Lee R. Berkowitz, MD
Associate Program Director
Eunice Bernhard Distinguished Professor
Vice Chair of Education, Department of Medicine
Interim Program Director, Combined Internal Medicine and Pediatrics Residency
Dr. Berkowitz is the Eunice Bernhard Distinguished Professor and Vice Chair of Education in the Department of Medicine. Dr. Berkowitz completed his MD degree at the Ohio State University College of Medicine followed by residency and chief residency in the Department of Medicine at the University of North Carolina at Chapel Hill. He then did fellowship training in hematology at Washington University and the University of North Carolina at Chapel Hill.
Dr. Berkowitz’s academic career has centered on his role as residency program director at UNC, a position he held until 2014. He has also served as president of the Association of Program Directors in Internal Medicine, chair of the test writing committee of the American College of Physicians In-training examination, and chair of the American Board of Internal Medicine Council.
Cristin Colford, MD, FACP
Vice Chair for Clinical Services, Department of Medicine
Professor of Medicine
Dr. Colford is an experienced medical educator who has been at the University of North Carolina since 1997. She has served as clerkship director, course director for the clinical skills course, and is now the Section Chief for Clinical Practice and Education for the division of General Internal Medicine, and as an Associate Program Director for the residency program. She is experienced in curriculum development and learner assessments. Dr. Colford is currently spearheading the conversion to entrustable professional activities (EPAs) as the primary assessment tool for medical students and residents. She is active in medical education research and practice quality improvement. As a mother of two, she is a great role model for mothers and fathers interested in a career in primary care or academic general internal medicine.
Karen Kimel-Scott, MD, FACP
Associate Program Director – Ambulatory Education
Assistant Professor of Medicine
Dr. Kimel-Scott is an Assistant Professor of Medicine at UNC Chapel Hill. She serves as an Associate Program Director for Ambulatory Education for the Internal Medicine Residency and Assistant Medical Director of our outpatient Clinic Site at UNC Internal Medicine starting in 2019. She is a native of Western North Carolina from Waynesville, NC. She attended UNC-Chapel Hill for undergraduate education and has been a lifelong Tar Heel Fan. She earned her Doctorate of Medicine at East Carolina University Brody School of Medicine in 2013. She completed a General Internal Medicine residency with a focus on Women’s Health and a Chief Resident year at Brown University in Providence, Rhode Island. She returned to NC in the fall of 2017 to join the faculty at UNC. Her academic interests include Medical Education, Advocacy and LGBTQ Health. She is happy to be back in NC with her wife and son. They enjoy Ultimate Frisbee and deep discussions about bingeing TV shows.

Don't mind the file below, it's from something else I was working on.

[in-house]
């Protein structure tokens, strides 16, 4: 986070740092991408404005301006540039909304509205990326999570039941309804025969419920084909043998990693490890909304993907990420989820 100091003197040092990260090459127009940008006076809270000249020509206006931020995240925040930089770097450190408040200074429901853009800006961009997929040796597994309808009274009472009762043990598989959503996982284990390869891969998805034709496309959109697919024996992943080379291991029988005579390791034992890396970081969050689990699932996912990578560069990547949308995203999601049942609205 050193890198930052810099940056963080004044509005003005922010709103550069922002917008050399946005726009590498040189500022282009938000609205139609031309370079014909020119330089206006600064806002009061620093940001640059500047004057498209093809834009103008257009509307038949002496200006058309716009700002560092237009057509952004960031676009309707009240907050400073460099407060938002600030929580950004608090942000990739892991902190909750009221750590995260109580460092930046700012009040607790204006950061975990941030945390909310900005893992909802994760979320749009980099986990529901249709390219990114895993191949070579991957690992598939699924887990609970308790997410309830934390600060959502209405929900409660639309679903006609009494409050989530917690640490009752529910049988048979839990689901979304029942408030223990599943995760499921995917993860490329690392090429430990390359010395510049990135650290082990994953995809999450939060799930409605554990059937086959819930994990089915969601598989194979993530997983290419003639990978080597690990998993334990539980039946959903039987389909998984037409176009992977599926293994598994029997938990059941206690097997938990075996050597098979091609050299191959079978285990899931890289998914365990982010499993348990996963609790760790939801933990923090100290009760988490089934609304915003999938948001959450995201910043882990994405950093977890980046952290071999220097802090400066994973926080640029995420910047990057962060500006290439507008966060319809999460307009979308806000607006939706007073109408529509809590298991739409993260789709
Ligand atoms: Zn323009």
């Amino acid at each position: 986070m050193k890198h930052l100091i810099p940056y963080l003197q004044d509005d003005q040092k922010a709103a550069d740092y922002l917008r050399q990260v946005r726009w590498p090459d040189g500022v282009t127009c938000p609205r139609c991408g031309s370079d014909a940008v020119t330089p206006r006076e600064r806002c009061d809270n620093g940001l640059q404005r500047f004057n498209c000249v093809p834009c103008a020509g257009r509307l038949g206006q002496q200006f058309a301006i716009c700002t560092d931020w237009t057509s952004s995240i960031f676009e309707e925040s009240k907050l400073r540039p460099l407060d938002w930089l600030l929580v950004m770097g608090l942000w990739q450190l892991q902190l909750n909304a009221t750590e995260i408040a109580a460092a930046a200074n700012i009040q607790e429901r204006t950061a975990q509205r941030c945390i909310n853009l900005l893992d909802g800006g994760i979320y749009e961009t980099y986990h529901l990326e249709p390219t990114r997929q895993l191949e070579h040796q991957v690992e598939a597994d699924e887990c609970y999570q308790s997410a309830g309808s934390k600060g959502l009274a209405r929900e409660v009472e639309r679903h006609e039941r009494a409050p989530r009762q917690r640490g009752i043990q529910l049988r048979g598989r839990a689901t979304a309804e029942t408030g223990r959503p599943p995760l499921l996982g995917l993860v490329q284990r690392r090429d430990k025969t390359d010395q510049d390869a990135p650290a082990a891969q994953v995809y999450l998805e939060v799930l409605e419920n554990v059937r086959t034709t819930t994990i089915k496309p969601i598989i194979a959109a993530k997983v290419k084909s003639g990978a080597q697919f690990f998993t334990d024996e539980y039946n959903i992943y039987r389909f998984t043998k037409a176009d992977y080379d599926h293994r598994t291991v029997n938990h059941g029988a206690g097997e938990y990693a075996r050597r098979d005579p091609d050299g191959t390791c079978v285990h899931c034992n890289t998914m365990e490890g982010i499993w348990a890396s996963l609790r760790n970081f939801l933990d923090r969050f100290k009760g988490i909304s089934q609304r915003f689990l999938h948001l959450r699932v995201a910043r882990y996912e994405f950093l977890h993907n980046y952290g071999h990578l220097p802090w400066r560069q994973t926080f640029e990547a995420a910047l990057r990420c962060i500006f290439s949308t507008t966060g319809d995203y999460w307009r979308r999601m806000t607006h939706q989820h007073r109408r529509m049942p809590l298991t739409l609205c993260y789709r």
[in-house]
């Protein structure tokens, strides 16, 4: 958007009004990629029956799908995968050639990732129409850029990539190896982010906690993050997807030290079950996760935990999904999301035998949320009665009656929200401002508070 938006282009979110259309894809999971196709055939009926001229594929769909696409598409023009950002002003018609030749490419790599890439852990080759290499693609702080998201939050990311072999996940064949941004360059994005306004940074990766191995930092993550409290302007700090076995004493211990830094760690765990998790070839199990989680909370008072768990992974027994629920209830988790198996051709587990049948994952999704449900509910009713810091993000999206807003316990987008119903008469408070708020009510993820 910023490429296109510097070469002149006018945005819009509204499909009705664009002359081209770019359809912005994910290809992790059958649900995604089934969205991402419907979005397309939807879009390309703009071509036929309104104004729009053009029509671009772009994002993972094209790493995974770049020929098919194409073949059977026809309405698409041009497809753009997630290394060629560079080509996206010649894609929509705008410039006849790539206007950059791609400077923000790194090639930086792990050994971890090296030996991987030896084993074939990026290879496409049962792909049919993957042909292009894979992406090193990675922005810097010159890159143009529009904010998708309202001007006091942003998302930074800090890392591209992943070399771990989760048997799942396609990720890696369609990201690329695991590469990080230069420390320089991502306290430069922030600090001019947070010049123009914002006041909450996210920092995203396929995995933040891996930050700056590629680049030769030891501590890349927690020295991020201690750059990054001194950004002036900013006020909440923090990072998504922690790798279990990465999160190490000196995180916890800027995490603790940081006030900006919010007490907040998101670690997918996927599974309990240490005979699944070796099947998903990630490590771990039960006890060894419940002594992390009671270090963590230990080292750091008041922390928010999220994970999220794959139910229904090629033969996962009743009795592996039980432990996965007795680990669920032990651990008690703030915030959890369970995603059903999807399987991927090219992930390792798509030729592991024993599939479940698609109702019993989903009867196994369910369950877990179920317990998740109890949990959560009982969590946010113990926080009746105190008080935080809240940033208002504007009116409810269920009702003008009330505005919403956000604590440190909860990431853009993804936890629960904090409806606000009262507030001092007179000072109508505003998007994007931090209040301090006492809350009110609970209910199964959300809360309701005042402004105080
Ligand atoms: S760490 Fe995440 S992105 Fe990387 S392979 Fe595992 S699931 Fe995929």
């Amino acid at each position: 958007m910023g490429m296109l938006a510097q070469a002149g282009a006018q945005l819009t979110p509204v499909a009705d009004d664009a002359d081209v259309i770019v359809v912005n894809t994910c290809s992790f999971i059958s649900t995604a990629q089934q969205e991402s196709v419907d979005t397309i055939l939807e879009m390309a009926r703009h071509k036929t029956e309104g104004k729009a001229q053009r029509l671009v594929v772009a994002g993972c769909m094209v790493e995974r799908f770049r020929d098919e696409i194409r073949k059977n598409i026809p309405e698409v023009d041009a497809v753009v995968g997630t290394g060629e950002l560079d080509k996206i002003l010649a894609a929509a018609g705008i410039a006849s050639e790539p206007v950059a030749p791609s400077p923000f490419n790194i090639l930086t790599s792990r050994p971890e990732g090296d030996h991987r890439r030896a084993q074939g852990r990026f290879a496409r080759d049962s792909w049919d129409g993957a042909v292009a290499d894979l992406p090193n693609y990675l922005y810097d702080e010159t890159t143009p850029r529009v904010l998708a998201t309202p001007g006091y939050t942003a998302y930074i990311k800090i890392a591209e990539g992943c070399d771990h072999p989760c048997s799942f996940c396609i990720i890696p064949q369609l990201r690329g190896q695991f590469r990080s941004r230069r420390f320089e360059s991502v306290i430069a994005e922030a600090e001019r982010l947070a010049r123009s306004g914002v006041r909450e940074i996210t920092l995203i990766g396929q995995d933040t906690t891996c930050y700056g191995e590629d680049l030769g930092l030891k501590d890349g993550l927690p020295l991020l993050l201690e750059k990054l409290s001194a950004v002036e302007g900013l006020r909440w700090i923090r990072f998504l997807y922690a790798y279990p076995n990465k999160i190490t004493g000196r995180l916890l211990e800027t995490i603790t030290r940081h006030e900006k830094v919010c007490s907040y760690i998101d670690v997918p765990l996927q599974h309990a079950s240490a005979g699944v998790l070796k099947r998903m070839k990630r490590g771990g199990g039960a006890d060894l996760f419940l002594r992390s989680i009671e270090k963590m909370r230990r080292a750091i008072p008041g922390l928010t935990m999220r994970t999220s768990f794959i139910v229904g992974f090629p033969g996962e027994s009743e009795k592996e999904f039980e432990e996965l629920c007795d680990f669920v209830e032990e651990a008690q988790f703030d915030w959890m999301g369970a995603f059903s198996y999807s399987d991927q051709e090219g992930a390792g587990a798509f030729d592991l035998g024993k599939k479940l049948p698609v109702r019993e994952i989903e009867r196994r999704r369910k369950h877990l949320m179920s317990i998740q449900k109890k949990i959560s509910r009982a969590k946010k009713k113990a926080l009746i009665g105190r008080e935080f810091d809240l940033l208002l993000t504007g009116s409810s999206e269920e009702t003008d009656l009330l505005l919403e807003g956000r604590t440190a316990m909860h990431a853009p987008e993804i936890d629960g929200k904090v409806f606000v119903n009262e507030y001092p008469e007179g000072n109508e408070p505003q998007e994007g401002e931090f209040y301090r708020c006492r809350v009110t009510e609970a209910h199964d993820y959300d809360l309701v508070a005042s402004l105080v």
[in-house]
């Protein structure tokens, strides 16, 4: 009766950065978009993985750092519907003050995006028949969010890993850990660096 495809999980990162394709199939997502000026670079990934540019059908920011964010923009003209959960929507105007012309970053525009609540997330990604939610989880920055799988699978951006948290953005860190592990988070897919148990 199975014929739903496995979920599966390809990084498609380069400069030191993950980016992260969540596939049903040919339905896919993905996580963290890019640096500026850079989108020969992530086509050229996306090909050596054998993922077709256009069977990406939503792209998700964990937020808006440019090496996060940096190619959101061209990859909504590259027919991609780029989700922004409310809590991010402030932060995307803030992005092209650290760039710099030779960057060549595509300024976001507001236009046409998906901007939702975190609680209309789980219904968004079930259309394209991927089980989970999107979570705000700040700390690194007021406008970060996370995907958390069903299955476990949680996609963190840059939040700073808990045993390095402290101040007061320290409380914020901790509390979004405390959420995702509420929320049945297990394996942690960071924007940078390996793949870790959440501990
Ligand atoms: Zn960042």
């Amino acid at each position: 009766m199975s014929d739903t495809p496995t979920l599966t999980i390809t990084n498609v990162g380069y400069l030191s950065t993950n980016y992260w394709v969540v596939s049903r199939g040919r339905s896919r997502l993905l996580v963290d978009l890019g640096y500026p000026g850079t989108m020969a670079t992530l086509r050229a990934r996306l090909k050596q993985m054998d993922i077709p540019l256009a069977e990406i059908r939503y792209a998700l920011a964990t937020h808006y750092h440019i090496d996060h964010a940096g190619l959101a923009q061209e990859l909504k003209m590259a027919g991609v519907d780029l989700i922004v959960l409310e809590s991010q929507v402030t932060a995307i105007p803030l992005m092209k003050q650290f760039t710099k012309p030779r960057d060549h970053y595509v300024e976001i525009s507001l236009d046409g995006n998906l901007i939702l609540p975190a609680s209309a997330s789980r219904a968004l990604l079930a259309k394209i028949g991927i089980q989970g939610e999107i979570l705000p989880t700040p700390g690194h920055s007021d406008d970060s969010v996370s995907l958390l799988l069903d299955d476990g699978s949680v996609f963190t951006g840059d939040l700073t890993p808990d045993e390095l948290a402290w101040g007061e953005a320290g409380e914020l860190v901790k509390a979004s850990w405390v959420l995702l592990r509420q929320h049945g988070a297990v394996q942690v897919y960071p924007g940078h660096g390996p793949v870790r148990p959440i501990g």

Mike Contarino, MD
Associate Program Director
Assistant Clinical Professor of Medicine, Internal Medicine and Pediatrics
Program Director, Internal Medicine and Pediatrics
Dr. Contarino is an associate program director for the Internal Medicine Residency Program. He grew up on a small farm in Warrington, PA and graduated from Duke University in 1999 with a degree in biomedical and electrical engineering. From there, he spent four years as an officer in the United States Navy with the Civil Engineers Corps traveling and gaining leadership experience.
After his navy career, Dr. Contarino returned to North Carolina to attend UNC School of Medicine, and completed his residency at UNC in Internal Medicine and Pediatrics. Following this, he joined the faculty at WakeMed as an internal medicine and pediatric hospitalist, focusing on resident and medical student education. Among other duties and volunteer activities, Dr. Contarino serves on the Hospital Ethics Committee, and chairs the Care Delivery Team for patient and family centered care. He has won several teaching awards throughout residency and his time as a hospitalist, including the Robert L Ney Award, Harvey J Hamrick Excellence in Teaching Award, and the WakeMed Faculty Teaching Award. He was named Associate Program Director in May 2015.